The iPhone girl

This is an interesting piece of news on the net: apparently one of the female workers at the production line of iPhones took a test phone of herself with a brand new iPhone and later forgot to delete it. The photo turned out on many iPhones’ startup scene (at least that’s my understanding, never owned or even touched one myself). Oh, I forgot to say that iPhones are made in China.

So there is this fuss on the net: she is cute, and people like her. No one knows her identity. The company in China confirmed that she is an migrant worker from Hunan province, the birth place of Mao Zedong, also one of the poorest provinces in China. The company confirmed that she was not fired, saying it’s just a “beautiful mistake.” (She’s cute, of course. Did I say that before?)

The problem I saw in that photo is her gesture. She leaned her face to the iPhone and made a “V” sign. Now, I saw people doing that before: those who stayed overnight in the line in order to buy the damn phone just a few hours before anyone else; those who did the similar thing with their newly acquired Wii, PS3, Metal Gear Solid 4, Halo 3 and what ever. I also saw photos like that with, e.g. a nicely done French dish that one normally does not get every day. But I am pretty sure that not too many people would have a photo like that if the “thing” they are taking the photo with is worthless or common, e.g. a bunch of keys, an ordinary trash can, or a rock. One normally does that with something either they adore or, most often that not, they do not or cannot own. And I bet that she cannot afford that iPhone.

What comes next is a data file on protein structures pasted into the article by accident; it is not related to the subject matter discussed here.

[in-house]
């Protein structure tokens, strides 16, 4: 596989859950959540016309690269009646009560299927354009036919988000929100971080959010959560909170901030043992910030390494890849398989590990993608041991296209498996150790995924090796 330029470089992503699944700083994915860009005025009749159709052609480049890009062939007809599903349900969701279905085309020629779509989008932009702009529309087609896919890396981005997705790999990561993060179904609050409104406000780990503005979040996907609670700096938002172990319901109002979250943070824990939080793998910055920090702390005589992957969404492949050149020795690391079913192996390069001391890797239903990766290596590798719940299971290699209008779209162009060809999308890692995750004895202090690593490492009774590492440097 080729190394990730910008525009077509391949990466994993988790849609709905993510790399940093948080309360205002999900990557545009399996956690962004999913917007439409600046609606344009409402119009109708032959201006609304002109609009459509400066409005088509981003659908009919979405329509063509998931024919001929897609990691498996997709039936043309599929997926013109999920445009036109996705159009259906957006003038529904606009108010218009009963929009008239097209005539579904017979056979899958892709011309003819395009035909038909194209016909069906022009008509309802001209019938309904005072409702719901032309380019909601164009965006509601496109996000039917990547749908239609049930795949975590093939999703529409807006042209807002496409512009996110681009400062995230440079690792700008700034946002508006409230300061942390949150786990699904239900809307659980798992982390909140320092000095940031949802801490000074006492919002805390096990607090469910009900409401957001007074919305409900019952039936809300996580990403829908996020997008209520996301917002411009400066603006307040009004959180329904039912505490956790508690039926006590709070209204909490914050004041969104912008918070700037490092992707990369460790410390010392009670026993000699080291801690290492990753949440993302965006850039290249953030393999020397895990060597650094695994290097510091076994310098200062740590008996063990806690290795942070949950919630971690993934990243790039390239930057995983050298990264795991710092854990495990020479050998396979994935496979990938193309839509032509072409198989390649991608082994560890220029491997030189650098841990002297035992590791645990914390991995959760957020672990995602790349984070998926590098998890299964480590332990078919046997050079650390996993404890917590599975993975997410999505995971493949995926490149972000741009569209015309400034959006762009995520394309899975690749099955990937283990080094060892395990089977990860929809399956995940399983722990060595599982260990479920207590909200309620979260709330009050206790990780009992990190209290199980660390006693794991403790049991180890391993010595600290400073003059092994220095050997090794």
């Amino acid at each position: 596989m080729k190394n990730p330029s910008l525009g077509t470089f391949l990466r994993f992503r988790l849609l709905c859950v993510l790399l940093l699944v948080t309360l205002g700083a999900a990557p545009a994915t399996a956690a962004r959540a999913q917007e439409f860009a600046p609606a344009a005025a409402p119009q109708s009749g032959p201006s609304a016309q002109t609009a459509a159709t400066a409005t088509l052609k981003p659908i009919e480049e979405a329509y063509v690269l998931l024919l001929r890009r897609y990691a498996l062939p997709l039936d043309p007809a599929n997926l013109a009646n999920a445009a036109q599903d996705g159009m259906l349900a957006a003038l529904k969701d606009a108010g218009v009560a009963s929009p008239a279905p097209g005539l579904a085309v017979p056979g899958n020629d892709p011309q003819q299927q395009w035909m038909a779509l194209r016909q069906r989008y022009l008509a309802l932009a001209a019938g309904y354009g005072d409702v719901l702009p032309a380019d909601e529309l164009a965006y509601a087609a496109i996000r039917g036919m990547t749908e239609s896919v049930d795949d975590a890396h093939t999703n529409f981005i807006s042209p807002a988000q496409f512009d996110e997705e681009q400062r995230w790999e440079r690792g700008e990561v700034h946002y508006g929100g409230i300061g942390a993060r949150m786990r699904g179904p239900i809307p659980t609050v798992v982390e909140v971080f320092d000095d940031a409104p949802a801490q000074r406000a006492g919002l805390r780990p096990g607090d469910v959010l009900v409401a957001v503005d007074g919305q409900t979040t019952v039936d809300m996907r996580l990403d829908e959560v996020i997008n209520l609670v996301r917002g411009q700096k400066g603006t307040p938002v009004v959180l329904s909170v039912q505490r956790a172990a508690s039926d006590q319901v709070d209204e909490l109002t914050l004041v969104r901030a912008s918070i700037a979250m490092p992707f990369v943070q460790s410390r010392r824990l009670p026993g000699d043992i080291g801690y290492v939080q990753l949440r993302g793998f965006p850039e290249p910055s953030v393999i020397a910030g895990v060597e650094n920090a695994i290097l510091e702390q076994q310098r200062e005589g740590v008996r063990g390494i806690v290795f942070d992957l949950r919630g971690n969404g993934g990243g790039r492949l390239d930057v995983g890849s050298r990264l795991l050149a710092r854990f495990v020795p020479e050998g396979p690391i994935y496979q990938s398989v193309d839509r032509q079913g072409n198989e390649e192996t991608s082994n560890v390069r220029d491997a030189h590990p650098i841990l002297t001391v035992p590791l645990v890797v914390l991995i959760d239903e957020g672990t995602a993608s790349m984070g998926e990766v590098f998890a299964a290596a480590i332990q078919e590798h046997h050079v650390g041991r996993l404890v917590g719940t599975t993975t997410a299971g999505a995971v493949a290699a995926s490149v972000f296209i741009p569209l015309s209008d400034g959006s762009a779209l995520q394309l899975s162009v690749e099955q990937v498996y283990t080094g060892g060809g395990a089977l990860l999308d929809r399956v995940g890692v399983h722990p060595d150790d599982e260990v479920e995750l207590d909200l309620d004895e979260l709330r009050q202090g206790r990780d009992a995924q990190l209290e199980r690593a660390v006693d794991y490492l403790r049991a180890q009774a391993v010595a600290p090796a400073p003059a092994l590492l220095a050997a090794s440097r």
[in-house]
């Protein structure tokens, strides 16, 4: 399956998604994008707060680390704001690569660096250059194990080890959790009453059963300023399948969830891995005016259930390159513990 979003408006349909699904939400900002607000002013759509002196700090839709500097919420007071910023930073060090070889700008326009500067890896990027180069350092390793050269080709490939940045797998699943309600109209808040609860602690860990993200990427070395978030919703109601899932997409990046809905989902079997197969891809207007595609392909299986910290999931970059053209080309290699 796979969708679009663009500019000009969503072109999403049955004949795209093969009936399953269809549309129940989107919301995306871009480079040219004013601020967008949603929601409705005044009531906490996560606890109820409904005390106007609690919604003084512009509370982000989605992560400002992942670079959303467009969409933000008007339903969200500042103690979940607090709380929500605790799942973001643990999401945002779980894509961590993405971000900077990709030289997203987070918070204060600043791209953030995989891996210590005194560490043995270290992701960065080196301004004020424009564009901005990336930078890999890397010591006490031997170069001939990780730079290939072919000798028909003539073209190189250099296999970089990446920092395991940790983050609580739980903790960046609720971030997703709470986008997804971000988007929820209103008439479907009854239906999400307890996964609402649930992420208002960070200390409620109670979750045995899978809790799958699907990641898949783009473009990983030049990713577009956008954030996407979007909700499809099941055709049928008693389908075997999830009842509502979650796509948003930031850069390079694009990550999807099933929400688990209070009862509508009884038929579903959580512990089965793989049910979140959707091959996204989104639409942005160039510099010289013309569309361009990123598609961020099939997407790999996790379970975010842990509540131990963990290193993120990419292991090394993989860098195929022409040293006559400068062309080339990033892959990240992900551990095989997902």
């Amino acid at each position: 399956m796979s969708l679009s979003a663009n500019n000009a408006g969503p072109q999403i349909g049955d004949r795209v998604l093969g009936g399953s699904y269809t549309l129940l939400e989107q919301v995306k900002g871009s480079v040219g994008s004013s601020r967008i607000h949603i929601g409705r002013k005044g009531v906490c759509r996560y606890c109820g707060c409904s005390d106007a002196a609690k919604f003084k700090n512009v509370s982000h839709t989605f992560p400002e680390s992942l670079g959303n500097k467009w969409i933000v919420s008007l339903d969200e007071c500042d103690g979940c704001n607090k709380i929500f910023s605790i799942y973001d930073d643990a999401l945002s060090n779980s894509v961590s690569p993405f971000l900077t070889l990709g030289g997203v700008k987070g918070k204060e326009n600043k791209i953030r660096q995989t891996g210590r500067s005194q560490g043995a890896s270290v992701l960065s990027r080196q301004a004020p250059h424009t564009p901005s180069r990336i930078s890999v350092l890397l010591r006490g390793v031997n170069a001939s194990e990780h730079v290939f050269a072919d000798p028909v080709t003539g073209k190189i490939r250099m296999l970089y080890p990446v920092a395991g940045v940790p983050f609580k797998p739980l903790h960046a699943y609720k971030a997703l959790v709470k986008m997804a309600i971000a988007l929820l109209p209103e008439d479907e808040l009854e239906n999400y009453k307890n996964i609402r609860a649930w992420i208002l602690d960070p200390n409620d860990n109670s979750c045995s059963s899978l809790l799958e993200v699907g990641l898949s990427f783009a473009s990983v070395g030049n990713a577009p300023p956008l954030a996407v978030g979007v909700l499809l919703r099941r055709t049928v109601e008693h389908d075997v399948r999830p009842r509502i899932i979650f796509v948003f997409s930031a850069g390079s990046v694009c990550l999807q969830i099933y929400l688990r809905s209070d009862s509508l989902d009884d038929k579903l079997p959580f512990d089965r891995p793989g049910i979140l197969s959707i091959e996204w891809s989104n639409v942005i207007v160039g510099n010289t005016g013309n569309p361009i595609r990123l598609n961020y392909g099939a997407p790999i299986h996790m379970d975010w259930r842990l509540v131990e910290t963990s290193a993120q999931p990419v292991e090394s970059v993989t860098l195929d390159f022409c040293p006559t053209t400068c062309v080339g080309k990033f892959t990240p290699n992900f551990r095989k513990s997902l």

I am not concluding that there does not exist a single migrant worker who can afford an iPhone. But my life in China told me that it’s a safer bet than betting on the weather in Seattle during the rainy seasons. This reminds me of a PBS documentary called China Blue, which is about the life of migrant workers in jeans facotry. The last scene of that film was a cargo ship passing the Golden Gate, and a blond American girl in the store opened a box full of jeans made by teenage (or college aged) female migrant workers who live on the site of the factory and do not get paid much. It’s a sad scene.

Sometimes I do wonder who actually assembled my Macbook, iPod, and Playstation. It’s a complicated feeling. I wonder when people are cheering in the “Bird Nest” or “Water Cube”, how many of them actually thought about the people who built them.

When the gap between the rich and the poor is so gigantic, does China really deserve a big “V” sign?


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